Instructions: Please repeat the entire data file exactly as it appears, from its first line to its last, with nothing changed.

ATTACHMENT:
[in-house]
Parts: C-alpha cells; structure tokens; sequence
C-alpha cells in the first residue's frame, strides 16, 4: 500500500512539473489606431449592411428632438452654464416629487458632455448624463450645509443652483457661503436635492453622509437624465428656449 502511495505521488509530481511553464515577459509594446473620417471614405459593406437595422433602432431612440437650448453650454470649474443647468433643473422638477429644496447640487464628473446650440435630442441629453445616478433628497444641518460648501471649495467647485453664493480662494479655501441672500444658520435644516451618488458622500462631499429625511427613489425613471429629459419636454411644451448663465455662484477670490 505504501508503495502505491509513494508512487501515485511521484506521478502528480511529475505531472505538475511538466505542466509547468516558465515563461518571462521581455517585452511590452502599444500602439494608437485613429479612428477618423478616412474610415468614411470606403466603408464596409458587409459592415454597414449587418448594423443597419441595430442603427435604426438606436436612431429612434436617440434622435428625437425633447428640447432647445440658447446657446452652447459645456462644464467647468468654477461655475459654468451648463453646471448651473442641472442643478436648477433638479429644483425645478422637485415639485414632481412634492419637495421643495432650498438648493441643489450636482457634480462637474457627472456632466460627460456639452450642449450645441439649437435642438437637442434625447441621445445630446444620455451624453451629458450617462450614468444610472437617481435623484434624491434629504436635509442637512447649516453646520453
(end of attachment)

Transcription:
[in-house]
Parts: C-alpha cells; structure tokens; sequence
C-alpha cells in the first residue's frame, strides 16, 4: 500500500512539473489606431449592411428632438452654464416629487458632455448624463450645509443652483457661503436635492453622509437624465428656449 502511495505521488509530481511553464515577459509594446473620417471614405459593406437595422433602432431612440437650448453650454470649474443647468433643473422638477429644496447640487464628473446650440435630442441629453445616478433628497444641518460648501471649495467647485453664493480662494479655501441672500444658520435644516451618488458622500462631499429625511427613489425613471429629459419636454411644451448663465455662484477670490 505504501508503495502505491509513494508512487501515485511521484506521478502528480511529475505531472505538475511538466505542466509547468516558465515563461518571462521581455517585452511590452502599444500602439494608437485613429479612428477618423478616412474610415468614411470606403466603408464596409458587409459592415454597414449587418448594423443597419441595430442603427435604426438606436436612431429612434436617440434622435428625437425633447428640447432647445440658447446657446452652447459645456462644464467647468468654477461655475459654468451648463453646471448651473442641472442643478436648477433638479429644483425645478422637485415639485414632481412634492419637495421643495432650498438648493441643489450636482457634480462637474457627472456632466460627460456639452450642449450645441439649437435642438437637442434625447441621445445630446444620455451624453451629458450617462450614468444610472437617481435623484434624491434629504436635509442637512447649516453646520453